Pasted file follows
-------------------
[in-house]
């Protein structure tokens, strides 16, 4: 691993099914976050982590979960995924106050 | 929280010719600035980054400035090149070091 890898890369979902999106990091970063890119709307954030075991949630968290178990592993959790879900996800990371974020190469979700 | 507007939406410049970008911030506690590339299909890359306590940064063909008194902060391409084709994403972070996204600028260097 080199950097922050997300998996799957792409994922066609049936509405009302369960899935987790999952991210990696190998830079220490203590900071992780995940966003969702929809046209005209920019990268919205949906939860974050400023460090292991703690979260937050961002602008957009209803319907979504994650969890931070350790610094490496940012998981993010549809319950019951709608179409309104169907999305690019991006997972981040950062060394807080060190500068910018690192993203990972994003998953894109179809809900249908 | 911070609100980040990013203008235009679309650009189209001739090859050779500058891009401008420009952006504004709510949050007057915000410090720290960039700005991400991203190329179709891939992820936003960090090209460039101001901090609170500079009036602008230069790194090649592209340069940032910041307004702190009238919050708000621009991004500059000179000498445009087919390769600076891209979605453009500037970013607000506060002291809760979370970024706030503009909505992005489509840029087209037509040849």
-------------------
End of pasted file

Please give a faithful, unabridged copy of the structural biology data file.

[in-house]
């Protein structure tokens, strides 16, 4: 691993099914976050982590979960995924106050 | 929280010719600035980054400035090149070091 890898890369979902999106990091970063890119709307954030075991949630968290178990592993959790879900996800990371974020190469979700 | 507007939406410049970008911030506690590339299909890359306590940064063909008194902060391409084709994403972070996204600028260097 080199950097922050997300998996799957792409994922066609049936509405009302369960899935987790999952991210990696190998830079220490203590900071992780995940966003969702929809046209005209920019990268919205949906939860974050400023460090292991703690979260937050961002602008957009209803319907979504994650969890931070350790610094490496940012998981993010549809319950019951709608179409309104169907999305690019991006997972981040950062060394807080060190500068910018690192993203990972994003998953894109179809809900249908 | 911070609100980040990013203008235009679309650009189209001739090859050779500058891009401008420009952006504004709510949050007057915000410090720290960039700005991400991203190329179709891939992820936003960090090209460039101001901090609170500079009036602008230069790194090649592209340069940032910041307004702190009238919050708000621009991004500059000179000498445009087919390769600076891209979605453009500037970013607000506060002291809760979370970024706030503009909505992005489509840029087209037509040849």